Joseph L. Mankiewicz once said, “The difference between life and the movies is that a script has to make sense, and life doesn’t.” When I think about Clint Eastwood‘s “American Sniper,” which crushed the box-office last weekend with over $100 million in four days and garnered more Academy Award nominations than anyone expected, Mankiewicz’ words resonate all the clearer. The controversy this film ignited due to its success makes less sense than its incredible box-office numbers. Buckets of acid are being flung at the film’s supposed pro-American propagandist attitude, heroic celebration of its protagonist, and its rewriting of the Iraq war. The purported negative stigma of “American Sniper” can be summed up in this Storify page from independent journalist Rania Khalek, using reactions from certain audience members as fuel for her fiery accusations.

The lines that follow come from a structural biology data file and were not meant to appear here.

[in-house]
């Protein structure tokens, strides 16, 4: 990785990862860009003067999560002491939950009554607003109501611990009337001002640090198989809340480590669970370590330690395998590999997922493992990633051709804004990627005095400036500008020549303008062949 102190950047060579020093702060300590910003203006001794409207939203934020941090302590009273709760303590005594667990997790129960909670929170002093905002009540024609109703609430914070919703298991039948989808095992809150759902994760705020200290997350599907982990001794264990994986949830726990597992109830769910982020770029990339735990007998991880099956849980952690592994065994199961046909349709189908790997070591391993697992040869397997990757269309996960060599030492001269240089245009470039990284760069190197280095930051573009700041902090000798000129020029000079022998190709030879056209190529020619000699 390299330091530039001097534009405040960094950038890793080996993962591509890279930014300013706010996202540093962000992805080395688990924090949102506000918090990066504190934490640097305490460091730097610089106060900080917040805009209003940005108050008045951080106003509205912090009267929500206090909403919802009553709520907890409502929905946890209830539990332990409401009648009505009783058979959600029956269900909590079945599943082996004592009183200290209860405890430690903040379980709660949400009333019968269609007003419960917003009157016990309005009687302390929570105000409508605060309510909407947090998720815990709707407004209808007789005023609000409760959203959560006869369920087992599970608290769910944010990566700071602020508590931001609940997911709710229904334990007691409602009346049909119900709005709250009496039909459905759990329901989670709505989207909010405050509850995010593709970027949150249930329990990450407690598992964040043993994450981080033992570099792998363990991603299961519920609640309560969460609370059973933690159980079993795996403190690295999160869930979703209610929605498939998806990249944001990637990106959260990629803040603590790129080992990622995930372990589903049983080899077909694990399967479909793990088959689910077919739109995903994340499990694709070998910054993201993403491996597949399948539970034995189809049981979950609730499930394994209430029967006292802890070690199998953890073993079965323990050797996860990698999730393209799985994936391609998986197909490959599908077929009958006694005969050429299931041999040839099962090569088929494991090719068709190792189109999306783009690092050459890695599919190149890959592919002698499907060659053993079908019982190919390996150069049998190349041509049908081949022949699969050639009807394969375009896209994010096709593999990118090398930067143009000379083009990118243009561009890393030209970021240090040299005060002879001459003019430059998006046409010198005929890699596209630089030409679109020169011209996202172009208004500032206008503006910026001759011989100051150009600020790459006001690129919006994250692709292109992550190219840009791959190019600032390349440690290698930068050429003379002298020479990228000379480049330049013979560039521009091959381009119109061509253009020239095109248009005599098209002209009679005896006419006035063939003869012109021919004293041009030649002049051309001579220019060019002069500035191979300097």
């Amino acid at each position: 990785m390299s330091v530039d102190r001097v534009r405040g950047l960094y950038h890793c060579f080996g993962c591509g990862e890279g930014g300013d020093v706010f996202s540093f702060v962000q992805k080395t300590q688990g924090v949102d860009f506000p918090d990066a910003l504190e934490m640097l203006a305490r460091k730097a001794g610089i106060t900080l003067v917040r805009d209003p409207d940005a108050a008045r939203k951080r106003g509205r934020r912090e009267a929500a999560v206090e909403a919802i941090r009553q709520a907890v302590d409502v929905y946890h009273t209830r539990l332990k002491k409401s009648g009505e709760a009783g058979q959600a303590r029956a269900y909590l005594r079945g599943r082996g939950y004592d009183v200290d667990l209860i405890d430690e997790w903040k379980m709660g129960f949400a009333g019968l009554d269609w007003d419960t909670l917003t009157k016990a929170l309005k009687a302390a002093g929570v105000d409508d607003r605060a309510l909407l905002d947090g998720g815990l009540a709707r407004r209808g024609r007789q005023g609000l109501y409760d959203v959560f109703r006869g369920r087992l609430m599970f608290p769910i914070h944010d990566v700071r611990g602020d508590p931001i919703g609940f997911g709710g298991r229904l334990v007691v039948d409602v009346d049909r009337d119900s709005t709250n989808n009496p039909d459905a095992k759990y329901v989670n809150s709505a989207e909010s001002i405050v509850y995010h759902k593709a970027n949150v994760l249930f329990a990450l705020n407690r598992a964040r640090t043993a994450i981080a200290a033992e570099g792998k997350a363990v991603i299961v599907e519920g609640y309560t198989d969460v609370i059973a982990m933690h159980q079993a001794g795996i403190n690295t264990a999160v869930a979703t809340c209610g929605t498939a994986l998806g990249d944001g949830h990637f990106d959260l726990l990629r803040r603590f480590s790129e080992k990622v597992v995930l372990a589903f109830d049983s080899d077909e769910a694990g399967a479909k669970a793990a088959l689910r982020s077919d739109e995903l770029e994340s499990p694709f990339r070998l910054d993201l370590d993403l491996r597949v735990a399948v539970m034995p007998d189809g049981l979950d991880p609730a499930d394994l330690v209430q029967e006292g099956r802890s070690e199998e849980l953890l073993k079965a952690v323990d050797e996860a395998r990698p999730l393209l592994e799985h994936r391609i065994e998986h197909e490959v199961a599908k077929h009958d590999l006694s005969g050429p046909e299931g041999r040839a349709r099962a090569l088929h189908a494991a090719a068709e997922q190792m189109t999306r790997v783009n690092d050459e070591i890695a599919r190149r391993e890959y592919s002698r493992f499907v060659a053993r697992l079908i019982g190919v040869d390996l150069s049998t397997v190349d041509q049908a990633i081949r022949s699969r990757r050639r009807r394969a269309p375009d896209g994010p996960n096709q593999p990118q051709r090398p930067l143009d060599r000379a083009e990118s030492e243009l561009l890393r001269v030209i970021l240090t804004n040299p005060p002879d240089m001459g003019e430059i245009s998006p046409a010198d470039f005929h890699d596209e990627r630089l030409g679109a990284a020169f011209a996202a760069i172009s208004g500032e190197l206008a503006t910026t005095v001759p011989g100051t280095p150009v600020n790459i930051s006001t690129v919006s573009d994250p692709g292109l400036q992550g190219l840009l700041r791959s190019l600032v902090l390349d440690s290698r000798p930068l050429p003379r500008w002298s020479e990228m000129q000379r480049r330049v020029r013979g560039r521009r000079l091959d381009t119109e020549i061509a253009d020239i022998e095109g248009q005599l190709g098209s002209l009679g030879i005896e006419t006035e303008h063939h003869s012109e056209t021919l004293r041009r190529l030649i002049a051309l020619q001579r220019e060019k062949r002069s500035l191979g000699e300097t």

This fervent reaction is troubling because, within this whirlpool of flying dung, a lot of people seem to be forgetting a crucial factor: the movie itself. “American Sniper” is not a piece of pro-American propaganda, it doesn’t rewrite the Iraq occupation, it doesn’t celebrate Chris Kyle as a hero, it doesn’t downplay PTSD, and it doesn’t glorify war. The worst, legitimate, politicized accusation one can throw at the film is that its Iraqi characters are one-dimensional, pointing out one especially brutal scene featuring a drill and a terrorist nicknamed The Butcher that feels like a “24” episode guest-directed by Quentin Tarantino (even though, apparently, The Butcher is based on a real Shia warlord). Since the film’s primary focus isn’t an “us vs. them” mentality, but more a “man vs. war” one, the concern of depicting the villains as one-dimensional couldn’t have been a big one for Eastwood. It would have reportedly been for Steven Spielberg, the original director attached to the project. But once he stepped off, and Eastwood took over, a different kind of film was born. Since I’d take subtlety over sentimentality any day of the week, I’m pretty happy with how that went down.Read More Post a comment (1)